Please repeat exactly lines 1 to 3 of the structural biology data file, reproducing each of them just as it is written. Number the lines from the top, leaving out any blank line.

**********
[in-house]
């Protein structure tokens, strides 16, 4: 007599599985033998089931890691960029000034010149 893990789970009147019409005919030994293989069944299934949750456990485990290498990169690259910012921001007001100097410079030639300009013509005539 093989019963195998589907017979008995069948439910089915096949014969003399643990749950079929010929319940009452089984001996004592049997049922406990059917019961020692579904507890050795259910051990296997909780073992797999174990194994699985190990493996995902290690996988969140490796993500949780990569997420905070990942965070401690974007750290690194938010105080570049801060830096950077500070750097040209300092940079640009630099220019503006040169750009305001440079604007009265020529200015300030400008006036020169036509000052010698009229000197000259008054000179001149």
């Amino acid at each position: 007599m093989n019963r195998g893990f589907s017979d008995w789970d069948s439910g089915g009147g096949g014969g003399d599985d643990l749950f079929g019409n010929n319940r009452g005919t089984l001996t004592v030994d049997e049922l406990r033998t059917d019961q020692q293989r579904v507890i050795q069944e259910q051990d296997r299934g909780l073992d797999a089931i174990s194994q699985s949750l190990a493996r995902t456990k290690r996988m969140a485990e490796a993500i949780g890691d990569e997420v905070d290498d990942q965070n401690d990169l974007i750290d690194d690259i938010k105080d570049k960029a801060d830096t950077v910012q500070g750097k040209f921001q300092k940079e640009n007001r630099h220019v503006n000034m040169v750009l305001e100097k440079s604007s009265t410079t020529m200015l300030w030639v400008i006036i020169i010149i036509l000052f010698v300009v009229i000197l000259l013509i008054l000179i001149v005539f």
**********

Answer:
[in-house]
């Protein structure tokens, strides 16, 4: 007599599985033998089931890691960029000034010149 893990789970009147019409005919030994293989069944299934949750456990485990290498990169690259910012921001007001100097410079030639300009013509005539 093989019963195998589907017979008995069948439910089915096949014969003399643990749950079929010929319940009452089984001996004592049997049922406990059917019961020692579904507890050795259910051990296997909780073992797999174990194994699985190990493996995902290690996988969140490796993500949780990569997420905070990942965070401690974007750290690194938010105080570049801060830096950077500070750097040209300092940079640009630099220019503006040169750009305001440079604007009265020529200015300030400008006036020169036509000052010698009229000197000259008054000179001149």
């Amino acid at each position: 007599m093989n019963r195998g893990f589907s017979d008995w789970d069948s439910g089915g009147g096949g014969g003399d599985d643990l749950f079929g019409n010929n319940r009452g005919t089984l001996t004592v030994d049997e049922l406990r033998t059917d019961q020692q293989r579904v507890i050795q069944e259910q051990d296997r299934g909780l073992d797999a089931i174990s194994q699985s949750l190990a493996r995902t456990k290690r996988m969140a485990e490796a993500i949780g890691d990569e997420v905070d290498d990942q965070n401690d990169l974007i750290d690194d690259i938010k105080d570049k960029a801060d830096t950077v910012q500070g750097k040209f921001q300092k940079e640009n007001r630099h220019v503006n000034m040169v750009l305001e100097k440079s604007s009265t410079t020529m200015l300030w030639v400008i006036i020169i010149i036509l000052f010698v300009v009229i000197l000259l013509i008054l000179i001149v005539f």